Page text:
• Summary
  • Contents
  • Subject index

In this fascinating and accessible book, author Stephanie Marriott engages in a close and detailed analysis of the nature of live television. The book examines the transformations in our experience of time and space which are brought about by the capacity of broadcasting to bring us the world in the moment in which it is unfolding, situating the live television event in the context of an expanding and increasingly complex global communicative framework. Building her argument by means of a series of case studies of events as diverse as the assassination of President Kennedy in 1963, the attack on the World Trade Centre in 2001, the 2005 London bombings, election night coverage and live sports coverage, the author provides a meticulous and articulate account of the way in which live television mediates the event for its audience.

The Meaning of Live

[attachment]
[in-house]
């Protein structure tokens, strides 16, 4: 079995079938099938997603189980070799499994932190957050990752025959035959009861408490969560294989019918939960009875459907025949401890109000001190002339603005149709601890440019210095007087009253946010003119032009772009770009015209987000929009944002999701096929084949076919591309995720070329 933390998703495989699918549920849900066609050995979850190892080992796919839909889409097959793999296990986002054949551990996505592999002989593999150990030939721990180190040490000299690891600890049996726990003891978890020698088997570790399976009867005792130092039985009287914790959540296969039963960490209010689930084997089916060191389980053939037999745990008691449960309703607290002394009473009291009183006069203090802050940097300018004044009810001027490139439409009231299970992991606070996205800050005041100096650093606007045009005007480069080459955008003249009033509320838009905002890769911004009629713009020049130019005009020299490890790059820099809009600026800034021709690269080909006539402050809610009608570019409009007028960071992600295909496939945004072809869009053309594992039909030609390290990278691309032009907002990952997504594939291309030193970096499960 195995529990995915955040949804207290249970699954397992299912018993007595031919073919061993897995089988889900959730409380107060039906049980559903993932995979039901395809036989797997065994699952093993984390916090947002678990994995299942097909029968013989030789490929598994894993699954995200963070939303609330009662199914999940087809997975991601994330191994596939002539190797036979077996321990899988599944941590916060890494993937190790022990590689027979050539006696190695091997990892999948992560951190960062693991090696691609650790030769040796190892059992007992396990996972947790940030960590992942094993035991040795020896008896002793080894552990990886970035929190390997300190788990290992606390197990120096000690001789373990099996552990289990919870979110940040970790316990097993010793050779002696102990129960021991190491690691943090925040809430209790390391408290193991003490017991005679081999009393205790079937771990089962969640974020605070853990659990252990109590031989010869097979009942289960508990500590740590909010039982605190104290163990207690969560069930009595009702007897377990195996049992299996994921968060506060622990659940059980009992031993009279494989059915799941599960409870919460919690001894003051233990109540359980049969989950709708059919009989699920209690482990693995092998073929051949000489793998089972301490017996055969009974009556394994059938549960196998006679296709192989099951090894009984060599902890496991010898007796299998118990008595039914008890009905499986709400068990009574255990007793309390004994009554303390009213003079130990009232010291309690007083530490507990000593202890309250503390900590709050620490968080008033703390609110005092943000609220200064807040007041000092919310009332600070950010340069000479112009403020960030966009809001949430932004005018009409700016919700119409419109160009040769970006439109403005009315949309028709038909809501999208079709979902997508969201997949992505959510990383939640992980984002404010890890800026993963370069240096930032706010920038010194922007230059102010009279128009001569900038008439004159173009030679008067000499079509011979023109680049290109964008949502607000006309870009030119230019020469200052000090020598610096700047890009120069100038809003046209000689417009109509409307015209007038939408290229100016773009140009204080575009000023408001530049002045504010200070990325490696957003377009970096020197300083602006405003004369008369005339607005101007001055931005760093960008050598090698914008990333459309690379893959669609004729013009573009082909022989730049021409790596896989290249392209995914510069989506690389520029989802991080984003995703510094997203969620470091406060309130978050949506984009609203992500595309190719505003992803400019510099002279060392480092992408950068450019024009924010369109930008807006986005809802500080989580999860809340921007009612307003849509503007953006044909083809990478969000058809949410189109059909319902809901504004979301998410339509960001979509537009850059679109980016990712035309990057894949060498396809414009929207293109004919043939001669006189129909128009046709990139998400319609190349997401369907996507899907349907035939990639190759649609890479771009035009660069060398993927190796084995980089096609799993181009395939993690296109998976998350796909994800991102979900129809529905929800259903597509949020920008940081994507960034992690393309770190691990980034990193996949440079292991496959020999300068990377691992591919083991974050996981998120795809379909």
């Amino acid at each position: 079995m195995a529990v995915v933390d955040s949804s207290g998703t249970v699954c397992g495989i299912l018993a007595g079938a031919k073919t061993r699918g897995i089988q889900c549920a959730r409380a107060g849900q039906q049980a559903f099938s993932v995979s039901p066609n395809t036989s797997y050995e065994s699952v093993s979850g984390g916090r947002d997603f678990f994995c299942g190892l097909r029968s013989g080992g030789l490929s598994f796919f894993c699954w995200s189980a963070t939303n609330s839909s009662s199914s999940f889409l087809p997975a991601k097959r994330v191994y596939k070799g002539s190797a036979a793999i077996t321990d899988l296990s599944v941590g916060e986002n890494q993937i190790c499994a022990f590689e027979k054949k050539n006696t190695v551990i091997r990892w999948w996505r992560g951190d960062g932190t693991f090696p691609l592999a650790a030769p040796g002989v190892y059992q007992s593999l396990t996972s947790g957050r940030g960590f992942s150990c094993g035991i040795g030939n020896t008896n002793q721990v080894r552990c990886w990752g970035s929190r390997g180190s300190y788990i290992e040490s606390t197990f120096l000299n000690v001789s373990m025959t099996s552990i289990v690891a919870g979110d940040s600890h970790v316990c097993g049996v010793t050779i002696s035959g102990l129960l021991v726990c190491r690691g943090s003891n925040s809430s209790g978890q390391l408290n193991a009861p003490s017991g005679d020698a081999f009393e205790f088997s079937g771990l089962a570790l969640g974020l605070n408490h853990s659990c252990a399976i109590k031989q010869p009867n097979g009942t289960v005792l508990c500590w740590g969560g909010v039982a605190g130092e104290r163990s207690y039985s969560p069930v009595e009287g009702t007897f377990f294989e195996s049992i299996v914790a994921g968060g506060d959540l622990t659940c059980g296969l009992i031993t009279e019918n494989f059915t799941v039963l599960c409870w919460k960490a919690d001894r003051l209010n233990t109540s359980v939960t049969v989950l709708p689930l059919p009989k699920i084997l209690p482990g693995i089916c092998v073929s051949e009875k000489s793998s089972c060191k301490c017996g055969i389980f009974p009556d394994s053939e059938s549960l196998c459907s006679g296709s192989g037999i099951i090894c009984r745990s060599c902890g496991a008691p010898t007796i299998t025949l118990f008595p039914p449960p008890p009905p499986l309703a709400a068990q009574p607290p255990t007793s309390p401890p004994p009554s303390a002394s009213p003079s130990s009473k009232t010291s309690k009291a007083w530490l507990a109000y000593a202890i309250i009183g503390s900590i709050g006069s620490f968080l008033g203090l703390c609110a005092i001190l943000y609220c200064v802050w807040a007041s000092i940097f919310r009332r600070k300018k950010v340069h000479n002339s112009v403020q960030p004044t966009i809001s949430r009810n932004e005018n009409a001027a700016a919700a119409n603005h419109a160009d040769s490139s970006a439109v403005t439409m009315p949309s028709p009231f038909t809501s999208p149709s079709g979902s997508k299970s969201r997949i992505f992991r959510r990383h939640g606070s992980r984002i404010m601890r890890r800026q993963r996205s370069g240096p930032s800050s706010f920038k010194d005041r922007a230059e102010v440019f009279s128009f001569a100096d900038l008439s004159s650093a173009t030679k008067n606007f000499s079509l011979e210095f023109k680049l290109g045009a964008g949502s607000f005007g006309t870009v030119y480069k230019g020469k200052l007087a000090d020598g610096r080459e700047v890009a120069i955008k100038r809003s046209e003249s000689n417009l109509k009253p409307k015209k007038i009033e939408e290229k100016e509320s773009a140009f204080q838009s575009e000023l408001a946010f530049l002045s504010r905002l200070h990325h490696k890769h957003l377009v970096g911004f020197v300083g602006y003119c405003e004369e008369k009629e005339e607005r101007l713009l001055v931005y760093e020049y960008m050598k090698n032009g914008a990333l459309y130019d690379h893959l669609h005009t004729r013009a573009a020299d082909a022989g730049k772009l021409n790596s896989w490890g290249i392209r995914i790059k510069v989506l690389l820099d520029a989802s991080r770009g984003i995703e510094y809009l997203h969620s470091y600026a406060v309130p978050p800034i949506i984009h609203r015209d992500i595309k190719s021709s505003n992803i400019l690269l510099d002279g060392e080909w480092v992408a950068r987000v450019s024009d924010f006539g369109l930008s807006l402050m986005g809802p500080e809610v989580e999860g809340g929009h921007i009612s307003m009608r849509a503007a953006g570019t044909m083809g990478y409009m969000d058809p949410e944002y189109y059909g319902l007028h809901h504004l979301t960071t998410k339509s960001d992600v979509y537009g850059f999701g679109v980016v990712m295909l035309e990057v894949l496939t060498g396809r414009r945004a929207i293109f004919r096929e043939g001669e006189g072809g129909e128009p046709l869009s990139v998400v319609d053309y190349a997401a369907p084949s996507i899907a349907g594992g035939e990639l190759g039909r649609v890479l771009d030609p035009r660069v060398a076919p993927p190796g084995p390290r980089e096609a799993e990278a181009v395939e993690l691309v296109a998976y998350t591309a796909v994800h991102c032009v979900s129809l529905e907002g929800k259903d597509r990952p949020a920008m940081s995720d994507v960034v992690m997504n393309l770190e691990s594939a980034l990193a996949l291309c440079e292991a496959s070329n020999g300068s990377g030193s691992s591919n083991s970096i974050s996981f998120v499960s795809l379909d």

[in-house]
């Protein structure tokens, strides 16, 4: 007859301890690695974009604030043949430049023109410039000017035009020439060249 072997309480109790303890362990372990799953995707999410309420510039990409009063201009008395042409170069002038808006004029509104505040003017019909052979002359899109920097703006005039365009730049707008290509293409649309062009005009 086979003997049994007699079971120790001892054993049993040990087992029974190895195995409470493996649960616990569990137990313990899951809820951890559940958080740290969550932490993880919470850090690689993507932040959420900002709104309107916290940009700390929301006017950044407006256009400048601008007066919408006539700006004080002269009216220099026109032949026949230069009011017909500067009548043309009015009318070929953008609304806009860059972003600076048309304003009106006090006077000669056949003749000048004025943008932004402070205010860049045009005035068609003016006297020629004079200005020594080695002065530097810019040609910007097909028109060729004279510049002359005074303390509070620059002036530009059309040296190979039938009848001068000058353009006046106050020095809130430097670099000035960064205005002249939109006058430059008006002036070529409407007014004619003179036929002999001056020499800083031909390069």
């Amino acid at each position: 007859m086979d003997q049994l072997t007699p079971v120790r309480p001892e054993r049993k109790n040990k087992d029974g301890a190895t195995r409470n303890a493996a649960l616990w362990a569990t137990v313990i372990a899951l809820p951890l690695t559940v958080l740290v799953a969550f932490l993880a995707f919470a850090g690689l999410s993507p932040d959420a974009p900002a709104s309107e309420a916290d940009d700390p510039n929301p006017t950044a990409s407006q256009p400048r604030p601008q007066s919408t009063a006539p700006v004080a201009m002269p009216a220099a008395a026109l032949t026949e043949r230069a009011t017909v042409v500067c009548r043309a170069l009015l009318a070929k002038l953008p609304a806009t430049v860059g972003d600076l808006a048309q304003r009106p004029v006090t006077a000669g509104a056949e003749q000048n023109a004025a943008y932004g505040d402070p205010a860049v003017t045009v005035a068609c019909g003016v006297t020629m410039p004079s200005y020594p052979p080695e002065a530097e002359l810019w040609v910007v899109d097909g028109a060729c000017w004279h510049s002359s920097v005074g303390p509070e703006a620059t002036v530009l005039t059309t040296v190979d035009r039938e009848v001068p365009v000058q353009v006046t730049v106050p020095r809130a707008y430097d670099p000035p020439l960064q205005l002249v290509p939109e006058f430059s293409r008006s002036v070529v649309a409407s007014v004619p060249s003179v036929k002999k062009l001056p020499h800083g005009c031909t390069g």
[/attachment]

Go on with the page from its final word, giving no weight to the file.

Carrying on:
The meaning of live

It is just after 9.16 p.m. on 14 April 1958. Live from the BBC's Panorama studio, British presenter Richard Dimbleby exhorts the audience at home to note the time on the wall clock behind him. This ‘has all to do’, he says, with a machine called Vera, or Vision Electronic Recording Apparatus. The programme cuts to the BBC's Research Department in South London, where scientists can be seen prowling around a machine. Dimbleby asks one of them to turn off the machine, and the programme then cuts back to Dimbleby, who asks the viewer to note the time on the clock again, now standing at 9.20 p.m. ‘When this clock jumps back suddenly’, announces Dimbleby, ‘you're on the ...

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